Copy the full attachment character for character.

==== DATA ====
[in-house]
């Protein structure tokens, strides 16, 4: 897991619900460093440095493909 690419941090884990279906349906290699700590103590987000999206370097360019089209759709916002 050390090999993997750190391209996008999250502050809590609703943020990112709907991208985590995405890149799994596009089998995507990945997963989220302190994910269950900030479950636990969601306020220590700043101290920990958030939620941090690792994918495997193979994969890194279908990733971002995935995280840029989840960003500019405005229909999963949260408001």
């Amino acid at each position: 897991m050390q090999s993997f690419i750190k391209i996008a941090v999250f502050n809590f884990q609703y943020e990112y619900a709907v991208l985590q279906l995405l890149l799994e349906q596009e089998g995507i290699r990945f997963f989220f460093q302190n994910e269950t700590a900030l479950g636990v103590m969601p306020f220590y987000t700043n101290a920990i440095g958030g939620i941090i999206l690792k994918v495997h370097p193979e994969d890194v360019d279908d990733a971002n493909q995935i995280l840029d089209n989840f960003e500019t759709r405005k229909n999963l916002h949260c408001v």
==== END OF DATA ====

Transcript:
[in-house]
């Protein structure tokens, strides 16, 4: 897991619900460093440095493909 690419941090884990279906349906290699700590103590987000999206370097360019089209759709916002 050390090999993997750190391209996008999250502050809590609703943020990112709907991208985590995405890149799994596009089998995507990945997963989220302190994910269950900030479950636990969601306020220590700043101290920990958030939620941090690792994918495997193979994969890194279908990733971002995935995280840029989840960003500019405005229909999963949260408001």
């Amino acid at each position: 897991m050390q090999s993997f690419i750190k391209i996008a941090v999250f502050n809590f884990q609703y943020e990112y619900a709907v991208l985590q279906l995405l890149l799994e349906q596009e089998g995507i290699r990945f997963f989220f460093q302190n994910e269950t700590a900030l479950g636990v103590m969601p306020f220590y987000t700043n101290a920990i440095g958030g939620i941090i999206l690792k994918v495997h370097p193979e994969d890194v360019d279908d990733a971002n493909q995935i995280l840029d089209n989840f960003e500019t759709r405005k229909n999963l916002h949260c408001v």